The Smart Revolution Towards the Sustainable Digital Society
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The Smart Revolution Towards the Sustainable Digital Society

Beyond the Era of Convergence

Edited by Hitoshi Mitomo, Hidenori Fuke and Erik Bohlin

The objective of this book is to present a comprehensive evaluation of the smart revolution, including its social and economic impacts. It proposes a modern framework to help assess how recent Information and Communication Technologies (ICTs) can contribute to societies as a whole. The authors offer a guide to how advanced network technologies have led to a greater variety of applications and social networking services. These allow people to connect with each other both at a more personal and global level, and will ultimately herald a new era of ICTs that will shape the “digital society".
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Chapter 2: Model analysis of the two-sided market of the mobile broadband business: in Japan and worldwide

Keisuke Takachi and Toshiya Jitsuzumi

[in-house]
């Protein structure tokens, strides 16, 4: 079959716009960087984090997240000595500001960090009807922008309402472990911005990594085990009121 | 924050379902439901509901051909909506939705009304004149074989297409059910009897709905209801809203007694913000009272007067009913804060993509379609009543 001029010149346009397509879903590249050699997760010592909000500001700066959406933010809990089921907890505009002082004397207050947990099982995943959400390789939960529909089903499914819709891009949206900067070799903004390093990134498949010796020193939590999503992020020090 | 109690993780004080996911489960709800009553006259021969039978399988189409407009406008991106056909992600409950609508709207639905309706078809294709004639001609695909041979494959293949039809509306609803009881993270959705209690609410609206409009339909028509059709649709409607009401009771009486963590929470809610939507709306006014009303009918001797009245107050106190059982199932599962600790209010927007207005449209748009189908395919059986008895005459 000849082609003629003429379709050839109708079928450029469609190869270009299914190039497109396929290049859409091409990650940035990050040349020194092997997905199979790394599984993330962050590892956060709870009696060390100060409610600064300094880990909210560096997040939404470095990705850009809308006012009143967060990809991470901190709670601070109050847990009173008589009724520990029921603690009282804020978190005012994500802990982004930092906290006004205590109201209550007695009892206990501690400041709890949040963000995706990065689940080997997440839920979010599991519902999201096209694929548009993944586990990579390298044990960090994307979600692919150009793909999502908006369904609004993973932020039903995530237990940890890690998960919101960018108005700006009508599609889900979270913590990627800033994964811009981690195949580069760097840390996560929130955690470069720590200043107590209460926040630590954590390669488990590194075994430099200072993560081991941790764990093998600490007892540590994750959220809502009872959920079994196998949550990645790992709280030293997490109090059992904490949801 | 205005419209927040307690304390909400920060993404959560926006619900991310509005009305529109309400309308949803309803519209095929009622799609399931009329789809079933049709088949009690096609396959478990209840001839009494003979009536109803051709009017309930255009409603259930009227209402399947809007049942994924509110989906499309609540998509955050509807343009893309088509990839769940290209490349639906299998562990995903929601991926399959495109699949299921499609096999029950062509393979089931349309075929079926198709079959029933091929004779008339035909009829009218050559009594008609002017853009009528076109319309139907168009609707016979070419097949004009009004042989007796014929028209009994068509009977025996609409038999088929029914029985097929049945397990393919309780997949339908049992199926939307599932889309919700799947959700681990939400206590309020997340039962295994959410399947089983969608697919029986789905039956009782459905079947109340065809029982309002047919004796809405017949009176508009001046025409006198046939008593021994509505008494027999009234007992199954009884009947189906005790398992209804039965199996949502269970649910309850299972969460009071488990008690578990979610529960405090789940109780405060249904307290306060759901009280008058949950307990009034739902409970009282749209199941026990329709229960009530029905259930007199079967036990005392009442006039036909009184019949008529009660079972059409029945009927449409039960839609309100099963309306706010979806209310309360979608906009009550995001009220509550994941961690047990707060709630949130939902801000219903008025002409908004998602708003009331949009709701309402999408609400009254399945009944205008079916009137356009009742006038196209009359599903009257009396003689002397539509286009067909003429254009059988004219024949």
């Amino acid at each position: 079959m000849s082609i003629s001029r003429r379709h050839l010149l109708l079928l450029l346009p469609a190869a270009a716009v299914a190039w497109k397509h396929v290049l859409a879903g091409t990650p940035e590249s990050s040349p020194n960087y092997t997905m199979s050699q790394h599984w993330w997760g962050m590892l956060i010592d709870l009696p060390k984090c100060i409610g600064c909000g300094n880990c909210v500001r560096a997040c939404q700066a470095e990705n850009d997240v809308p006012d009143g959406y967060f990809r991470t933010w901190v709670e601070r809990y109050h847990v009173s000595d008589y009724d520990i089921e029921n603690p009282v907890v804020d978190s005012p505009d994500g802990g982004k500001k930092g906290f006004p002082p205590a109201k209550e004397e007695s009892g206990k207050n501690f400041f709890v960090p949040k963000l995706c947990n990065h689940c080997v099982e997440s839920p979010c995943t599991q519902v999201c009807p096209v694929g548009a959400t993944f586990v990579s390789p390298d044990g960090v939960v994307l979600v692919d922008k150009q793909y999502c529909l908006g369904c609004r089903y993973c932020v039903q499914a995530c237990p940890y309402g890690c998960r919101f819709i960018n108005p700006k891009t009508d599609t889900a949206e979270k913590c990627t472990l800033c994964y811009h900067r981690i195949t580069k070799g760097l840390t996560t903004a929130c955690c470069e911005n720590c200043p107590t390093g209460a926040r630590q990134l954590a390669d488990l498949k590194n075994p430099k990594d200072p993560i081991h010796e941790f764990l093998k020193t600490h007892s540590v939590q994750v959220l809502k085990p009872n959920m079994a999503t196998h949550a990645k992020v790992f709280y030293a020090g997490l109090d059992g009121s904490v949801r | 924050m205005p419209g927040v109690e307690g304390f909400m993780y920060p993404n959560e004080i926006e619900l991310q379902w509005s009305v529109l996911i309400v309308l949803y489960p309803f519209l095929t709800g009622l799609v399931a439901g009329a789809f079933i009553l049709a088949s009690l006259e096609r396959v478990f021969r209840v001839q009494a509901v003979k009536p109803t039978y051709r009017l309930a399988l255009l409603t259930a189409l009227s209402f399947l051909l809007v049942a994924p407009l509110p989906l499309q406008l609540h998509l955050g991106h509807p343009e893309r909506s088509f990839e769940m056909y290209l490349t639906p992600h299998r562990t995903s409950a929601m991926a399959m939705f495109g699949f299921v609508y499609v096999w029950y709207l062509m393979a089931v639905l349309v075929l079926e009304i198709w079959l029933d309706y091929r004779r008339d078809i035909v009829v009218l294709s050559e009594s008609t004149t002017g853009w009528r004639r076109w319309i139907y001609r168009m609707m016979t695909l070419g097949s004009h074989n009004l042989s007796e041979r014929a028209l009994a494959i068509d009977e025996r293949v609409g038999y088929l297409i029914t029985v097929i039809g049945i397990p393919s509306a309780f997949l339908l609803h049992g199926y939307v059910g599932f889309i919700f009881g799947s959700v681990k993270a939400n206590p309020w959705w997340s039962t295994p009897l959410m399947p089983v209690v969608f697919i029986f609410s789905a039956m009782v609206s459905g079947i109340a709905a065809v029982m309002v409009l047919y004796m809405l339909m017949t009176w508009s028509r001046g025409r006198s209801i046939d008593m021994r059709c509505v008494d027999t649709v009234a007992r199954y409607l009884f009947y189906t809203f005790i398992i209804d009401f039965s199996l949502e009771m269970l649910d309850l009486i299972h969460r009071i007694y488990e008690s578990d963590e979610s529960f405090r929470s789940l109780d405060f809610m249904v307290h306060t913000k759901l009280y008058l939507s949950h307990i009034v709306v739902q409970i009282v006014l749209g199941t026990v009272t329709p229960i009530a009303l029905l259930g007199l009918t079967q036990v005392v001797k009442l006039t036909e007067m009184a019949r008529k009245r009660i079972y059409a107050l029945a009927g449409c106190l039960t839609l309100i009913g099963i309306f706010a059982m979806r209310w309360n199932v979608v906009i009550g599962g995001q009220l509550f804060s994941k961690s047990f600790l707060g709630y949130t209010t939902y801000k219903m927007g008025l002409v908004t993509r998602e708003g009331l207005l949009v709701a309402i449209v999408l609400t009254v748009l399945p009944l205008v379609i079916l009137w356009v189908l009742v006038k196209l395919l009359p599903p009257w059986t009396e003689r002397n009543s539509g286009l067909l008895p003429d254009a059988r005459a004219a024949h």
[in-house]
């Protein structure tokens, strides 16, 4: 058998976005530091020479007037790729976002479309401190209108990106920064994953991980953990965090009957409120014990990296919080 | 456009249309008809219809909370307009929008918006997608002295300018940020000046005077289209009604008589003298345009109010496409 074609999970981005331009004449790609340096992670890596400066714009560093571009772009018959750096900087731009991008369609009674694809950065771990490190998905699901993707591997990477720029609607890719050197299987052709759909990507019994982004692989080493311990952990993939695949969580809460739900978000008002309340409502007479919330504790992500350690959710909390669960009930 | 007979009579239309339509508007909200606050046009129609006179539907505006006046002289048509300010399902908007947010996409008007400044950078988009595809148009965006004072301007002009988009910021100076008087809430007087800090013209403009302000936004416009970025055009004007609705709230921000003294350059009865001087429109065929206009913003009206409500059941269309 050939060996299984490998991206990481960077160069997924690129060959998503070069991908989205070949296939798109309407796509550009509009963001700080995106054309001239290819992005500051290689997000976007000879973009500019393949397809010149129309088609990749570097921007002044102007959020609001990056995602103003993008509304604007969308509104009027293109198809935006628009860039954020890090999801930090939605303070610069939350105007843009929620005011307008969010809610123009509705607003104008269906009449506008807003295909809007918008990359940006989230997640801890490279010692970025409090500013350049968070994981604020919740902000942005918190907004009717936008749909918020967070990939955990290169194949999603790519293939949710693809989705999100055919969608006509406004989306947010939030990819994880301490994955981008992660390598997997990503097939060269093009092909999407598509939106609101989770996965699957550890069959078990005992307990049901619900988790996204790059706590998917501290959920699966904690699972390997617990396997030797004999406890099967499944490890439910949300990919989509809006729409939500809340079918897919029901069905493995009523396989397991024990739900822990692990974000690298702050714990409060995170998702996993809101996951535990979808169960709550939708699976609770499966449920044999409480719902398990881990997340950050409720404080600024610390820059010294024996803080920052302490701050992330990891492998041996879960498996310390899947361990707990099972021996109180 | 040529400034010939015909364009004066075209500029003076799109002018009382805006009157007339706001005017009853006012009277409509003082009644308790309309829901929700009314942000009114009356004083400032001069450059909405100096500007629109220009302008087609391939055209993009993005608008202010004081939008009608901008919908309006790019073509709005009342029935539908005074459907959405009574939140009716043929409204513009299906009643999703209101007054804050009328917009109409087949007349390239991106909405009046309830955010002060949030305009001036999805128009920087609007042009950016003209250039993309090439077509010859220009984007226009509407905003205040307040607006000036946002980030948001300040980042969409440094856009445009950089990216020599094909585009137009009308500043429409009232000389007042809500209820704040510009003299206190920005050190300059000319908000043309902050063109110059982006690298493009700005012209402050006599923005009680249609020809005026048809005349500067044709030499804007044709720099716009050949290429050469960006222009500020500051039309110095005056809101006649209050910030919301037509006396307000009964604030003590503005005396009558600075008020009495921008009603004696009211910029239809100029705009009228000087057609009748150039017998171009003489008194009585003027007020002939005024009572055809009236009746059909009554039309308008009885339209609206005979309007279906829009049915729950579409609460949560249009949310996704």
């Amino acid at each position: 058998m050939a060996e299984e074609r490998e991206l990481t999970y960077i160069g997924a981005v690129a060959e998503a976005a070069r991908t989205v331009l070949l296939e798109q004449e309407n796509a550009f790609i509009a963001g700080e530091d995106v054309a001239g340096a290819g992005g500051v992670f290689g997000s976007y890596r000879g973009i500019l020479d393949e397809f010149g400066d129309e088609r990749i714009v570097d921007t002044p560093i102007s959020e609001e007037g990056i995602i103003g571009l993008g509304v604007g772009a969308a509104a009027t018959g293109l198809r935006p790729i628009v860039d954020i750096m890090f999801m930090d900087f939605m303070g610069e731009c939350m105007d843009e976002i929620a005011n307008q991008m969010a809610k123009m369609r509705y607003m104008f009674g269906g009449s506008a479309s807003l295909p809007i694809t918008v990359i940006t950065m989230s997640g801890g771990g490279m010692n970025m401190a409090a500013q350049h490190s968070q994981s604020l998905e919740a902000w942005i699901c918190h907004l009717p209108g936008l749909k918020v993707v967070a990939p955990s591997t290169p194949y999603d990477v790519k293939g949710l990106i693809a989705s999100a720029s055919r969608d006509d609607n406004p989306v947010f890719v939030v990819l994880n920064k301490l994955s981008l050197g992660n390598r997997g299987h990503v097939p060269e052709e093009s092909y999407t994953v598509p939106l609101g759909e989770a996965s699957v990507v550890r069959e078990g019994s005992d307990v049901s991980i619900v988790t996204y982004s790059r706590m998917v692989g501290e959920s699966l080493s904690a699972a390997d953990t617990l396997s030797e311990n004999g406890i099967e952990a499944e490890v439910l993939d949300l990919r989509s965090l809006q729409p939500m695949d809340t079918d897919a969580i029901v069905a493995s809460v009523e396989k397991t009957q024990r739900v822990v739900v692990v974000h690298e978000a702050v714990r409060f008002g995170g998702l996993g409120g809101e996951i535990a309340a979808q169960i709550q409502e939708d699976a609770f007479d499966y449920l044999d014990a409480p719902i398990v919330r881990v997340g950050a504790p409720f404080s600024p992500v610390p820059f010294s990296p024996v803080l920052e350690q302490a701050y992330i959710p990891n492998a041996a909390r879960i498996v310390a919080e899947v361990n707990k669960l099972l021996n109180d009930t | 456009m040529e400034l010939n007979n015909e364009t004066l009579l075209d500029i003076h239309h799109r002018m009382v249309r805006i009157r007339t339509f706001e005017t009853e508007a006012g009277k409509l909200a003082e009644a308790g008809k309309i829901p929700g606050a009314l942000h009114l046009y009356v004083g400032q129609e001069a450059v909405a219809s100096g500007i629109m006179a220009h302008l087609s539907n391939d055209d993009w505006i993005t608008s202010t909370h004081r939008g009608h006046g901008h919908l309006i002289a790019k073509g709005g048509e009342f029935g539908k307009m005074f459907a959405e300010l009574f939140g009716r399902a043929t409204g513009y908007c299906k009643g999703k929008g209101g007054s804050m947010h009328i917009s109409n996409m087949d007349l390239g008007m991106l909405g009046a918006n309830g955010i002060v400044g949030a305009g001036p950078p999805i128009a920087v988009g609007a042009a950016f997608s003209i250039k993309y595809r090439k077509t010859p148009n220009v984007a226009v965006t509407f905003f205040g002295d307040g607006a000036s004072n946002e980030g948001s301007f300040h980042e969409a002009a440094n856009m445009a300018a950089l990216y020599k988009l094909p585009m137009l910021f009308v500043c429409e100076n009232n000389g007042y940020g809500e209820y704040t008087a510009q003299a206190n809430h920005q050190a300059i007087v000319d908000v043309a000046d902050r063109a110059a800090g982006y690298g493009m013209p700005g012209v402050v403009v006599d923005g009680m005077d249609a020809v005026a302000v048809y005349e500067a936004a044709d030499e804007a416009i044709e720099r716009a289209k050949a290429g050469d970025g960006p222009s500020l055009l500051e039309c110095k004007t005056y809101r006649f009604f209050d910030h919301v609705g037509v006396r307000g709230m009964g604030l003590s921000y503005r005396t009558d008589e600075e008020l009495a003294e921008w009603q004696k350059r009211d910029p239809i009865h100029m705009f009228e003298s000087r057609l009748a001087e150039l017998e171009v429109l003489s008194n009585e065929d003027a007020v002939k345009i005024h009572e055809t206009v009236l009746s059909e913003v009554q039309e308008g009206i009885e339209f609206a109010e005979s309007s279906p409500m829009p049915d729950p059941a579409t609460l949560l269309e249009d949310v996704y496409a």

In the Japanese mobile telecommunications market, consumers are increasingly purchasing smartphones such as iPhones and Android phones. However a detailed analysis of the business models of Apple’s iPhone and Google’s Android phone reveals significant differences between their policies regarding content aggregation. Apple only integrates its own content aggregator and never permits third-party content aggregators, whereas Google accepts competitive third-party aggregators besides its own content aggregator. In this study, we considered the influence of this difference on the performance of the mobile broadband industry and examined the need for policy intervention to maximise the total surplus. We established an economic model and analysed the profit maximisation of content aggregator(s) as well as monopolistic smartphone makers, to deduce the need for policy intervention. The results obtained are as follows. First, a smartphone maker tends to give incentives to the content aggregator(s) when the consumers’ valuation of the content variety is higher. Second, a business ecosystem with a smartphone maker and two competitive content aggregators produces a larger (smaller) total surplus than an ecosystem of a smartphone maker that integrates content aggregation when consumers do (do not) value the content variety very much. Third, when the consumers’ valuation of the content variety is at a medium level, a smartphone maker that integrates content aggregation enjoys a larger profit but produces a smaller total surplus than the combination of a smartphone maker and two competitive content aggregators. Given the current market environment in which smartphone makers are actually providing incentives to content aggregators, we propose the separation of content aggregation from vertically integrated smartphone makers. The relevant regulatory authorities need to establish an arena to discuss inclusive policy actions such as the promotion of open access, for third-party content aggregators, to the smartphone platforms.

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